—Gord, Edmonton 

***

TRY TO BUILD A CFL AUDIENCE. You asked for input on the CFL week so here goes. Aside from the one NFL story you posted, I didn’t read a single article on your site this week. I have zero interest in the CFL. Believe me, I understand this is a slow period for current NFL news or transactions. Still, this is a great opportunity to provide some in depth NFL analysis, player profiles, great moments in NFL history, or some oddball stories.
This isn’t to say the CFL should be ignored. By all means cover it. In fact, had there been more NFL stories sprinkled in, I’m sure I would have read several of them. But since there was almost zero NFL coverage I had little reason to stick around. I only read this column because Peter was the author.
 My advice: rather than bombard us with one week of blitz coverage, try and build an audience by providing regular CFL coverage.

—Greg Kazarian

***

THANKS FOR THE REMINDER. As a native resident of Medicine Hat, I hope you enjoyed your time in our city, and enjoyed the CFL games this weekend as much as I did.
 Sometimes it takes an outsider’s perspective to help remind us of what we love so much about something that has been a part of our lives for so long. Reading your articles all week got me thinking about why I love the CFL game, and what about it do I understand that my NFL-only loving friends don’t. I love the CFL because my dad did, and because I hopefully get to pass that same love on to my son.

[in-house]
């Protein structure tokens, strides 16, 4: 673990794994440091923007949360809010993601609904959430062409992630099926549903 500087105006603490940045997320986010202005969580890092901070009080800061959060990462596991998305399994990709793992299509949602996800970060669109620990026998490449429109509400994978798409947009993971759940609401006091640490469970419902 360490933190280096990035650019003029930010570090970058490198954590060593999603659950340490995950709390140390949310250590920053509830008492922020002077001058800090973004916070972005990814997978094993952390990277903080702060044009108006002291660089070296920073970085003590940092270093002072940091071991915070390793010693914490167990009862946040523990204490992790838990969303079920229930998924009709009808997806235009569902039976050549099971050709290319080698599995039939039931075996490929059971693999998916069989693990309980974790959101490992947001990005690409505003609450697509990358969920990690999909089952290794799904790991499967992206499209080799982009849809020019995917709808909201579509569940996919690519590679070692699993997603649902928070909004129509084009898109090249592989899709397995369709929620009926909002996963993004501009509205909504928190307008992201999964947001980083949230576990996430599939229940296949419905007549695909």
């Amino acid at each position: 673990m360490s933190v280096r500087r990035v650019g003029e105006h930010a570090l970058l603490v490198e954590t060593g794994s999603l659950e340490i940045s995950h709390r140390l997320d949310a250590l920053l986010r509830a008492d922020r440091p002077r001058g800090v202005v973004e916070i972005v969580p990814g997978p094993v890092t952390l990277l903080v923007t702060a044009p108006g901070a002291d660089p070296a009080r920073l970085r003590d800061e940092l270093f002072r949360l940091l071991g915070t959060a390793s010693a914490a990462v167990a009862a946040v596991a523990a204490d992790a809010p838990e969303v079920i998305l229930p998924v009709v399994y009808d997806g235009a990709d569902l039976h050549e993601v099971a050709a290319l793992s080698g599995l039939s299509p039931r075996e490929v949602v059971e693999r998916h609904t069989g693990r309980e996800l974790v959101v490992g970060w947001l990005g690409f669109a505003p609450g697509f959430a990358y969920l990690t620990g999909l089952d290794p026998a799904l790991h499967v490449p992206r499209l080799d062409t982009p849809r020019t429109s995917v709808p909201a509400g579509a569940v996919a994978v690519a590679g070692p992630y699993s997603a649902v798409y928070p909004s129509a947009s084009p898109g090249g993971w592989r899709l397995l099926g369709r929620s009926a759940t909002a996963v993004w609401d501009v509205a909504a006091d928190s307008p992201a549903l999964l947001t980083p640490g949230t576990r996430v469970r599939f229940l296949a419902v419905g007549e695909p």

Your articles all week long “got” this, and it helped me to realize it too. Thank you for your outstanding look into our game. Regardless of whether you offer more CFL coverage throughout the year, you’ve earned a new fan.

—Keith,
 Medicine Hat

***

NEW TV CONTRACT WILL HELP CFL. The columns this week were well-written, sincere and offered incredible insight into the way the game is played in Canada, and how much it means to Canadians. I’m a CFL fan (Riders), NFL fan (Packers) and NCAA fan (LSU) and I believe that this experiment in expanding coverage will show that there is a lot of synergy between those three levels of football. There are more and more examples of guys who don’t fit the NFL mold choosing the CFL as a viable option to keep their career going. The new TV contract with ESPN will also help more players to realize there is a good option for them north of the border.

—Gerard

Canada Week was a good experiment but please never again. BORING. There are too many interesting stories in the NFL.